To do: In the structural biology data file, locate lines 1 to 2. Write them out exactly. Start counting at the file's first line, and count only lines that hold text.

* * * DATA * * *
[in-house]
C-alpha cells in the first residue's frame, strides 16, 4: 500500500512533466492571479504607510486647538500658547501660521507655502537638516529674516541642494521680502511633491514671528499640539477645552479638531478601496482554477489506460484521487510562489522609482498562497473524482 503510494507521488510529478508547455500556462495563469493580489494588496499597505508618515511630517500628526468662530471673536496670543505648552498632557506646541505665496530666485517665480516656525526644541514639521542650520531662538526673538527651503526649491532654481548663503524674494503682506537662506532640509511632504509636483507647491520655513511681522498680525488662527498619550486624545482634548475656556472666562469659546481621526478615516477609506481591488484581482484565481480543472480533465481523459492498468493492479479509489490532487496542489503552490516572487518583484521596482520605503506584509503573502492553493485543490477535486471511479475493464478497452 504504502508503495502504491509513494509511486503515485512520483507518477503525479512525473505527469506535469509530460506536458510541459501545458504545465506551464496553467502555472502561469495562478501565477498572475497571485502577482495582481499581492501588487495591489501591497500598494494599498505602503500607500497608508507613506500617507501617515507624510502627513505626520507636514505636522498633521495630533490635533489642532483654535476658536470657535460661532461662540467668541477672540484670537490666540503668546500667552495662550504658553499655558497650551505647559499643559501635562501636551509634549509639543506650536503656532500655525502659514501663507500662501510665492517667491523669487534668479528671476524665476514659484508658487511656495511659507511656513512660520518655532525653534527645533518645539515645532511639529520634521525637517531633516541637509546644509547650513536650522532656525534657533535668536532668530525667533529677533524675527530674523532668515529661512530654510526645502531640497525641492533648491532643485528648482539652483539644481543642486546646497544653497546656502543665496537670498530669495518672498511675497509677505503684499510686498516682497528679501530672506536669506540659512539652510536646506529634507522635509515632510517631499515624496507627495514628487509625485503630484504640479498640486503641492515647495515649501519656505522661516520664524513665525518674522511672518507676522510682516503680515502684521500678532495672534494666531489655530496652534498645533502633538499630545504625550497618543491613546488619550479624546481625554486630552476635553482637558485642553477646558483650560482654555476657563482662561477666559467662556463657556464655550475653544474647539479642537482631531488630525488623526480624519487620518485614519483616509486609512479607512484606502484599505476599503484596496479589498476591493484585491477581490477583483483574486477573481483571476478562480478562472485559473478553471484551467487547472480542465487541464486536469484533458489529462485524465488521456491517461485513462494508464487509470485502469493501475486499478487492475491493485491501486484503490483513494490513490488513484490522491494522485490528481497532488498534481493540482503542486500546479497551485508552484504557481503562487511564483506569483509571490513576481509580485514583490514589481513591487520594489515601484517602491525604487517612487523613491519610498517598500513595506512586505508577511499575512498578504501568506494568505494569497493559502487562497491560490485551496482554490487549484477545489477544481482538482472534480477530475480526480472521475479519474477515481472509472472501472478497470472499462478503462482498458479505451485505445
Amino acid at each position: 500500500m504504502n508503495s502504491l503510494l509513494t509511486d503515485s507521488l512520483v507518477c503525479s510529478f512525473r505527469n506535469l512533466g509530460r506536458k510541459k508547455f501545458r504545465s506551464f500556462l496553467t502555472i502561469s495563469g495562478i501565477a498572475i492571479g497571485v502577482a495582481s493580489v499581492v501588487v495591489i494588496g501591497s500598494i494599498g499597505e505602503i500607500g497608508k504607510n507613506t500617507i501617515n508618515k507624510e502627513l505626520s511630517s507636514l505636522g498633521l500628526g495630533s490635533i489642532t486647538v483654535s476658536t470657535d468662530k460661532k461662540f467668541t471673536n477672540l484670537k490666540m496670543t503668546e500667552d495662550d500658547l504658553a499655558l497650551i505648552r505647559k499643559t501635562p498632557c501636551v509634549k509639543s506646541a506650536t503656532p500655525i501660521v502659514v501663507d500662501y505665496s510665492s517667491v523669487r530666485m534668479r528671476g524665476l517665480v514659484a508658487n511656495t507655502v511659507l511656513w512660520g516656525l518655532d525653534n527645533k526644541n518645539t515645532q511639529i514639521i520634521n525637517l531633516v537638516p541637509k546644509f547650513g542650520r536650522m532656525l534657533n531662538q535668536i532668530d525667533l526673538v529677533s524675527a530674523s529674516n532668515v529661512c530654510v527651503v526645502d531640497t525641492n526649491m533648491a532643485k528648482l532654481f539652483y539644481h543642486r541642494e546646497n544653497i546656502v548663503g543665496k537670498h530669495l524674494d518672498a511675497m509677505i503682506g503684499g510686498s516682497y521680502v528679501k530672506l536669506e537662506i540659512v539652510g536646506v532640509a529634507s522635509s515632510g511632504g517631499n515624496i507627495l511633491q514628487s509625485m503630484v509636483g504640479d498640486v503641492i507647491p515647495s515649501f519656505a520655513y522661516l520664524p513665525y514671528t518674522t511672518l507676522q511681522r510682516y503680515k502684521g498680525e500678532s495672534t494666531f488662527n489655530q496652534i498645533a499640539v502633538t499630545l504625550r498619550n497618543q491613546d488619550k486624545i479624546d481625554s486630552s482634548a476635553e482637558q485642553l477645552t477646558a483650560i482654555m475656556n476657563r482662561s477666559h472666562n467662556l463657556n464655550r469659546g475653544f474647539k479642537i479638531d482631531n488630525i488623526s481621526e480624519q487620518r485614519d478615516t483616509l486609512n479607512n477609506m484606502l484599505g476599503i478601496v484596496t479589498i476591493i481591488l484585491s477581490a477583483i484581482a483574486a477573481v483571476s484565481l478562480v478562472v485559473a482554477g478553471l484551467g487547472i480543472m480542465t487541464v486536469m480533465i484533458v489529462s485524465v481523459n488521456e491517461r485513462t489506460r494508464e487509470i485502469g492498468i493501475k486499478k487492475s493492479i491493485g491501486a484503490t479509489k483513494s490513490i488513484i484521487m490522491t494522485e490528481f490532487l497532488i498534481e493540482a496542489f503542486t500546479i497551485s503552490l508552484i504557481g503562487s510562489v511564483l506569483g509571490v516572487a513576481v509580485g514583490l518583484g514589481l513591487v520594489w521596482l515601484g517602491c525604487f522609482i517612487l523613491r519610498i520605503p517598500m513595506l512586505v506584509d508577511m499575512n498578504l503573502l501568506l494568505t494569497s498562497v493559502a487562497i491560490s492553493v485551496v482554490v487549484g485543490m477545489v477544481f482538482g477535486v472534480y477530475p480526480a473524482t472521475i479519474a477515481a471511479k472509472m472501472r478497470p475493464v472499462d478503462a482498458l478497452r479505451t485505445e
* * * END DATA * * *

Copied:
[in-house]
C-alpha cells in the first residue's frame, strides 16, 4: 500500500512533466492571479504607510486647538500658547501660521507655502537638516529674516541642494521680502511633491514671528499640539477645552479638531478601496482554477489506460484521487510562489522609482498562497473524482 503510494507521488510529478508547455500556462495563469493580489494588496499597505508618515511630517500628526468662530471673536496670543505648552498632557506646541505665496530666485517665480516656525526644541514639521542650520531662538526673538527651503526649491532654481548663503524674494503682506537662506532640509511632504509636483507647491520655513511681522498680525488662527498619550486624545482634548475656556472666562469659546481621526478615516477609506481591488484581482484565481480543472480533465481523459492498468493492479479509489490532487496542489503552490516572487518583484521596482520605503506584509503573502492553493485543490477535486471511479475493464478497452 504504502508503495502504491509513494509511486503515485512520483507518477503525479512525473505527469506535469509530460506536458510541459501545458504545465506551464496553467502555472502561469495562478501565477498572475497571485502577482495582481499581492501588487495591489501591497500598494494599498505602503500607500497608508507613506500617507501617515507624510502627513505626520507636514505636522498633521495630533490635533489642532483654535476658536470657535460661532461662540467668541477672540484670537490666540503668546500667552495662550504658553499655558497650551505647559499643559501635562501636551509634549509639543506650536503656532500655525502659514501663507500662501510665492517667491523669487534668479528671476524665476514659484508658487511656495511659507511656513512660520518655532525653534527645533518645539515645532511639529520634521525637517531633516541637509546644509547650513536650522532656525534657533535668536532668530525667533529677533524675527530674523532668515529661512530654510526645502531640497525641492533648491532643485528648482539652483539644481543642486546646497544653497546656502543665496537670498530669495518672498511675497509677505503684499510686498516682497528679501530672506536669506540659512539652510536646506529634507522635509515632510517631499515624496507627495514628487509625485503630484504640479498640486503641492515647495515649501519656505522661516520664524513665525518674522511672518507676522510682516503680515502684521500678532495672534494666531489655530496652534498645533502633538499630545504625550497618543491613546488619550479624546481625554486630552476635553482637558485642553477646558483650560482654555476657563482662561477666559467662556463657556464655550475653544474647539479642537482631531488630525488623526480624519487620518485614519483616509486609512479607512484606502484599505476599503484596496479589498476591493484585491477581490477583483483574486477573481483571476478562480478562472485559473478553471484551467487547472480542465487541464486536469484533458489529462485524465488521456491517461485513462494508464487509470485502469493501475486499478487492475491493485491501486484503490483513494490513490488513484490522491494522485490528481497532488498534481493540482503542486500546479497551485508552484504557481503562487511564483506569483509571490513576481509580485514583490514589481513591487520594489515601484517602491525604487517612487523613491519610498517598500513595506512586505508577511499575512498578504501568506494568505494569497493559502487562497491560490485551496482554490487549484477545489477544481482538482472534480477530475480526480472521475479519474477515481472509472472501472478497470472499462478503462482498458479505451485505445